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Light Amplification by the Stimulated Emission of Radiation

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The deliberate addition of impurities into a semiconductor decreases its resistance.

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n-type semiconductor

The pure semiconductor with four electrons in its outer shell is doped with an impurity with five electrons in its outer shell. Four of the electrons in the outer shell of the impurity are ‘used up’ in bonding with the surrounding atoms, but the fifth electron is a free charge carrier. N-type material: the majority of the free charge carriers are negative

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p-type semiconductor

The pure semiconductor with four electrons in its outer shell is doped with an impurity with three electrons in its outer shell. The three electrons of the impurity are ‘used up’ in bonding with the surrounding atoms and there is a ‘hole’ where the ‘missing’ electron should be. P-type material: the majority of the free charge carriers are positive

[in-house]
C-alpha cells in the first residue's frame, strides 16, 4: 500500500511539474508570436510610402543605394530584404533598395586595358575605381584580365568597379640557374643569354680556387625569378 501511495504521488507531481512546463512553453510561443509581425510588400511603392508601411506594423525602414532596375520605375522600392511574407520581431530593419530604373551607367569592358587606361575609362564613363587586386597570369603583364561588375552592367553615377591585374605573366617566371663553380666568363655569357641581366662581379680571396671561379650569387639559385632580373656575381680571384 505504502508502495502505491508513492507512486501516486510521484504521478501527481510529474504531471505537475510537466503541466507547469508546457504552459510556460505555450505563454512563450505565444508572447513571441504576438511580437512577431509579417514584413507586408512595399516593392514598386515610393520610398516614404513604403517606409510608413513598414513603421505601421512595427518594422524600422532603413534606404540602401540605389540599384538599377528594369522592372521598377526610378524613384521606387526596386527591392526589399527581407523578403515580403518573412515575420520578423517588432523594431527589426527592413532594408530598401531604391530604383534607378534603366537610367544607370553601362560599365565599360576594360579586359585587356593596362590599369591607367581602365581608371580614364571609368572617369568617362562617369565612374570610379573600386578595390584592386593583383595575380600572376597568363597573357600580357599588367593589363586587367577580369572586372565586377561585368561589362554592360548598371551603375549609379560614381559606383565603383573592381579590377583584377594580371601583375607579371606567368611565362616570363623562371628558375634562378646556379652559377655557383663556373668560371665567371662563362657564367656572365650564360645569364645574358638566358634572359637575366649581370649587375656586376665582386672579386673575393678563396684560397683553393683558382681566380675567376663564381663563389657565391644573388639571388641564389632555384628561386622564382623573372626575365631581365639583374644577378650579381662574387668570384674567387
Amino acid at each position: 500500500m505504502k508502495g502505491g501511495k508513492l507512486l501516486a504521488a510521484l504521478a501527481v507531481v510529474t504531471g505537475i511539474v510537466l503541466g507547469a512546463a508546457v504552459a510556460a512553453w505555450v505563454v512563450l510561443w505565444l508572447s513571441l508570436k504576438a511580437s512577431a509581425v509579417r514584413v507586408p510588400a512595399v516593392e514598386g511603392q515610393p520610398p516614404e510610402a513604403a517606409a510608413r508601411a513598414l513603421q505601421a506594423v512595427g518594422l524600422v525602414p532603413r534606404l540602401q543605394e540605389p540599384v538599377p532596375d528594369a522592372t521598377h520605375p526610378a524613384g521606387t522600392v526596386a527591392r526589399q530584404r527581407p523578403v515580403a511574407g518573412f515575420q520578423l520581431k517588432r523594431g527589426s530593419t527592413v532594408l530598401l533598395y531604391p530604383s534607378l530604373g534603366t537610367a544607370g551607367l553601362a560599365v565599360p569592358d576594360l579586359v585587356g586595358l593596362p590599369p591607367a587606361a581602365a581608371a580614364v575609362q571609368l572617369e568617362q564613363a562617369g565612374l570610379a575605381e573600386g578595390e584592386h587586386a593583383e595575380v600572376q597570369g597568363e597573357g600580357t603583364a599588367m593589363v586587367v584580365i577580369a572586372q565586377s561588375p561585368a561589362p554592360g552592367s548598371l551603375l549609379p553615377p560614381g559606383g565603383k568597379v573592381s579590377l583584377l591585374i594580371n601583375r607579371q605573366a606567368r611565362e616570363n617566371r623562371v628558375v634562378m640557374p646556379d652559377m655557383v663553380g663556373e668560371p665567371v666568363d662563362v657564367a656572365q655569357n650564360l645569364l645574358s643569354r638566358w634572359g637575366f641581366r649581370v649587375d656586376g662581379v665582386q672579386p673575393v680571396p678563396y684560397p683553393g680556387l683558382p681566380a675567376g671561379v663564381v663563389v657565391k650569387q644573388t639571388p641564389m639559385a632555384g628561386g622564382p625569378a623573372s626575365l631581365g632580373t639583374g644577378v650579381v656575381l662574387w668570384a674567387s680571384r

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Forward biased p-n junction

Negative terminal --> n-type

Positive terminal --> p-type

electrons --> to positive terminal = charge carriers enough

holes --> to negative terminal energy to overcome voltage barrier

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Reverse biased p-n junction

Negative terminal --> p-type
Positive terminal -->n-type

electrons→ to positive terminal

holes→ to negative terminal = depletion layer widens

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When light strikes the p-n junction, each photon of light creates electron/hole pairs.